Richard Maxwell is beyond belief.
Mon Jan 18 2010
YOU'RE PROJECTING Rosalie Ann Kaplans makes a virtual appearance.
Time Out Ratings :<strong>Rating: </strong>3/5
Oh, that tricky Richard Maxwell. Just when you think you have him figured out (he’s the elliptical-prose-coupled-with-deliberate-awkwardness guy!), he finds a way to leach even more supposedly vital blood from live performance. Works like Ode to the Man Who Kneels and People Without History have already shown us how his work can thrive without overt emotion, concrete narrative and actorly competence (he likes to mix nonactors with skilled deadpanners), but now Maxwell deprives us of even the actors themselves. In the thought-provoking, often frustrating installation Ads, a lonely pane of glass shimmers with ghostly 3-D projections, each of a speaker standing on a box, intoning his or her own monologue about belief. Some have been written and rehearsed (in the most striking, a saxophonist tells us that the universe resonates at B-flat and that he hopes his Zen practice will lead him to the same note); while others seem to be looser, even perfunctory responses to Maxwell’s query about what values they hold to heart.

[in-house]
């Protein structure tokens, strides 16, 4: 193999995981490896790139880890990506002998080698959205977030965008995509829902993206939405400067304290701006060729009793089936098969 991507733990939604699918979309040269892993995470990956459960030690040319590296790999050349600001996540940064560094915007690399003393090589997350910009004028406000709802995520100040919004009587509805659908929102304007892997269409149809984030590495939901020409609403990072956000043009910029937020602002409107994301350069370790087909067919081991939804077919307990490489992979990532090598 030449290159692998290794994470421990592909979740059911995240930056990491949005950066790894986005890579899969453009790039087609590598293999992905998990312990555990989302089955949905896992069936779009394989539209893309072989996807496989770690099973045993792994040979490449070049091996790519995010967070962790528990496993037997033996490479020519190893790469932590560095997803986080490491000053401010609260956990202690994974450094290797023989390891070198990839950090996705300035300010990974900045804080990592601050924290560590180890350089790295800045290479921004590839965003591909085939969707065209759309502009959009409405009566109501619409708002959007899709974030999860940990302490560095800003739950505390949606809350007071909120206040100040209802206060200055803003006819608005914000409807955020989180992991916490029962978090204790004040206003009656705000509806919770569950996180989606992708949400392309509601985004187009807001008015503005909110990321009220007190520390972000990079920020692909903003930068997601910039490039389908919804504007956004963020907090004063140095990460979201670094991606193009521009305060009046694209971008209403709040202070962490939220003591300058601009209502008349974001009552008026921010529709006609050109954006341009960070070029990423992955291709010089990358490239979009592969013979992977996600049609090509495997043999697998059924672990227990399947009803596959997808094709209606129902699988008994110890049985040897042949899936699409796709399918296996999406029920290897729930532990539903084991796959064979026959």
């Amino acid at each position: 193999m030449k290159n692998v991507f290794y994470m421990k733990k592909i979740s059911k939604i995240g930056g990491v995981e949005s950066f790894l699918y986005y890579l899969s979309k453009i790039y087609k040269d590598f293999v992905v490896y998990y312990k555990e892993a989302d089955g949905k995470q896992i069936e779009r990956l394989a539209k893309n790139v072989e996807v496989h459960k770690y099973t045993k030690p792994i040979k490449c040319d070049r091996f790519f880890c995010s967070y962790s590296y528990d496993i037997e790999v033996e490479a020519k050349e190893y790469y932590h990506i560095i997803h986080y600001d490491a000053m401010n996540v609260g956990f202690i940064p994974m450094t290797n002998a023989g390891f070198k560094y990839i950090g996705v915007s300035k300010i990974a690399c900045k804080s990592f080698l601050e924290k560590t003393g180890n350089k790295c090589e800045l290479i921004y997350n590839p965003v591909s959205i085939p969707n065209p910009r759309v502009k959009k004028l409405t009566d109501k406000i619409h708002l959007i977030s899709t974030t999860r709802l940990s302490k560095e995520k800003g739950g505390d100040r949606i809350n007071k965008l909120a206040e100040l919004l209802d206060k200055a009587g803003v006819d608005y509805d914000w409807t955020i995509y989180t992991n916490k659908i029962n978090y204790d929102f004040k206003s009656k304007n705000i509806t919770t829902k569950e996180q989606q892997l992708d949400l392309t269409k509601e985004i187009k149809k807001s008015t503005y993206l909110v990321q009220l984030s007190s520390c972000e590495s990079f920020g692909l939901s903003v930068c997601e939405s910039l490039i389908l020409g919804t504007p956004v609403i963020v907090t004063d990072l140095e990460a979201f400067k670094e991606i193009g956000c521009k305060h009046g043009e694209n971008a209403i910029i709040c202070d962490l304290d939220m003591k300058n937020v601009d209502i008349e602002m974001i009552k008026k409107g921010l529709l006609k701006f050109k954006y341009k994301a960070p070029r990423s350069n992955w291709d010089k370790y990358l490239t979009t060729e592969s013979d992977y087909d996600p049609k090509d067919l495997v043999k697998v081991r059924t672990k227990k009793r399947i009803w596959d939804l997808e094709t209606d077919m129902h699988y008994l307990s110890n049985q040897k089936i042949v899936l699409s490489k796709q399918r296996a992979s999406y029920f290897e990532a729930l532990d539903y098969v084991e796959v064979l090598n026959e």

For his own part, the director believes that theatrical “realism” is unavoidable because what is onstage is demonstrably “real”—and so there his (and theater’s) mimetic duties end. The production’s gestalt, then, is a testament to Maxwell’s own dogma, his own version of the Zen “letting go.” Soon, you feel, he’ll let the seats, the tickets and us audience members evaporate willy-nilly into his theoretical ether. Whether you want to share this ascetic meditation has a great deal to do with how elastic your own belief in theater can be, or if you find Maxwell has finally taken away one prop too many.—Helen Shaw
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